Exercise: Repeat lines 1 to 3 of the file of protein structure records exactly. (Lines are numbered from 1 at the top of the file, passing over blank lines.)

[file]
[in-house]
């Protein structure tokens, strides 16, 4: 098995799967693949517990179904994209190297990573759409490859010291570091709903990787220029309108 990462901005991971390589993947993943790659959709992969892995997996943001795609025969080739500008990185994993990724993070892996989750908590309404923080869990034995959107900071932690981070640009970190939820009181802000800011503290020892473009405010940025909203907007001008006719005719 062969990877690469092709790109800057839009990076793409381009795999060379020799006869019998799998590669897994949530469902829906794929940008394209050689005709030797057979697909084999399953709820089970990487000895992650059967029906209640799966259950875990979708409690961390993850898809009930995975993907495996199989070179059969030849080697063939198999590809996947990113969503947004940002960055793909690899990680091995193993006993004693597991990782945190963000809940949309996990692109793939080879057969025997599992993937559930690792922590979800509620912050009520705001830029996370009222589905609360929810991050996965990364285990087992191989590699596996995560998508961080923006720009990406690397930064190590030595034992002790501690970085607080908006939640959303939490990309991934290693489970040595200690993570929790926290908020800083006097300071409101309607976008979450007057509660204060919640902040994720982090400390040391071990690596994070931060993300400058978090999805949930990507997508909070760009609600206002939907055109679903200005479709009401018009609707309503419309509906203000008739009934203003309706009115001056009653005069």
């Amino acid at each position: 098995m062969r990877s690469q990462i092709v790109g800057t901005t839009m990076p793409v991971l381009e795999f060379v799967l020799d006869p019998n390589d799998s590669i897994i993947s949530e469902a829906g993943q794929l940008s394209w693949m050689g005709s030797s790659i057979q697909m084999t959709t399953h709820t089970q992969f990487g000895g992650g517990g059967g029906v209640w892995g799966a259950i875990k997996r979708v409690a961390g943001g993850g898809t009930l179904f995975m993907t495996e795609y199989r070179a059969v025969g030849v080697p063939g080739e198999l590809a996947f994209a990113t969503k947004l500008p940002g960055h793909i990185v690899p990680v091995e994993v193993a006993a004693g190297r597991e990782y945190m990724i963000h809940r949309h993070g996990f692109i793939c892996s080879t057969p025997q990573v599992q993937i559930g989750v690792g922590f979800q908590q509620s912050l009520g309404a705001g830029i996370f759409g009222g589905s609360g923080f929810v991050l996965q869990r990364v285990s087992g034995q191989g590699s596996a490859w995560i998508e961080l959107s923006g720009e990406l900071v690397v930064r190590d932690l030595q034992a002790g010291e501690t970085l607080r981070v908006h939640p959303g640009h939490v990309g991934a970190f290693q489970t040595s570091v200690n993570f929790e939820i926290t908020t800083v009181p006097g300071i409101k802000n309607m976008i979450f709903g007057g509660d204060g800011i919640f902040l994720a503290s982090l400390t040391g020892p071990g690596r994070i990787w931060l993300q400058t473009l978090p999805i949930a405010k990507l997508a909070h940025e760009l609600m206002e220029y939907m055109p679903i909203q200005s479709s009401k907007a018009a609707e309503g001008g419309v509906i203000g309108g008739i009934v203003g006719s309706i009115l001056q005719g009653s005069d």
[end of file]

[in-house]
């Protein structure tokens, strides 16, 4: 098995799967693949517990179904994209190297990573759409490859010291570091709903990787220029309108 990462901005991971390589993947993943790659959709992969892995997996943001795609025969080739500008990185994993990724993070892996989750908590309404923080869990034995959107900071932690981070640009970190939820009181802000800011503290020892473009405010940025909203907007001008006719005719 062969990877690469092709790109800057839009990076793409381009795999060379020799006869019998799998590669897994949530469902829906794929940008394209050689005709030797057979697909084999399953709820089970990487000895992650059967029906209640799966259950875990979708409690961390993850898809009930995975993907495996199989070179059969030849080697063939198999590809996947990113969503947004940002960055793909690899990680091995193993006993004693597991990782945190963000809940949309996990692109793939080879057969025997599992993937559930690792922590979800509620912050009520705001830029996370009222589905609360929810991050996965990364285990087992191989590699596996995560998508961080923006720009990406690397930064190590030595034992002790501690970085607080908006939640959303939490990309991934290693489970040595200690993570929790926290908020800083006097300071409101309607976008979450007057509660204060919640902040994720982090400390040391071990690596994070931060993300400058978090999805949930990507997508909070760009609600206002939907055109679903200005479709009401018009609707309503419309509906203000008739009934203003309706009115001056009653005069």
């Amino acid at each position: 098995m062969r990877s690469q990462i092709v790109g800057t901005t839009m990076p793409v991971l381009e795999f060379v799967l020799d006869p019998n390589d799998s590669i897994i993947s949530e469902a829906g993943q794929l940008s394209w693949m050689g005709s030797s790659i057979q697909m084999t959709t399953h709820t089970q992969f990487g000895g992650g517990g059967g029906v209640w892995g799966a259950i875990k997996r979708v409690a961390g943001g993850g898809t009930l179904f995975m993907t495996e795609y199989r070179a059969v025969g030849v080697p063939g080739e198999l590809a996947f994209a990113t969503k947004l500008p940002g960055h793909i990185v690899p990680v091995e994993v193993a006993a004693g190297r597991e990782y945190m990724i963000h809940r949309h993070g996990f692109i793939c892996s080879t057969p025997q990573v599992q993937i559930g989750v690792g922590f979800q908590q509620s912050l009520g309404a705001g830029i996370f759409g009222g589905s609360g923080f929810v991050l996965q869990r990364v285990s087992g034995q191989g590699s596996a490859w995560i998508e961080l959107s923006g720009e990406l900071v690397v930064r190590d932690l030595q034992a002790g010291e501690t970085l607080r981070v908006h939640p959303g640009h939490v990309g991934a970190f290693q489970t040595s570091v200690n993570f929790e939820i926290t908020t800083v009181p006097g300071i409101k802000n309607m976008i979450f709903g007057g509660d204060g800011i919640f902040l994720a503290s982090l400390t040391g020892p071990g690596r994070i990787w931060l993300q400058t473009l978090p999805i949930a405010k990507l997508a909070h940025e760009l609600m206002e220029y939907m055109p679903i909203q200005s479709s009401k907007a018009a609707e309503g001008g419309v509906i203000g309108g008739i009934v203003g006719s309706i009115l001056q005719g009653s005069d």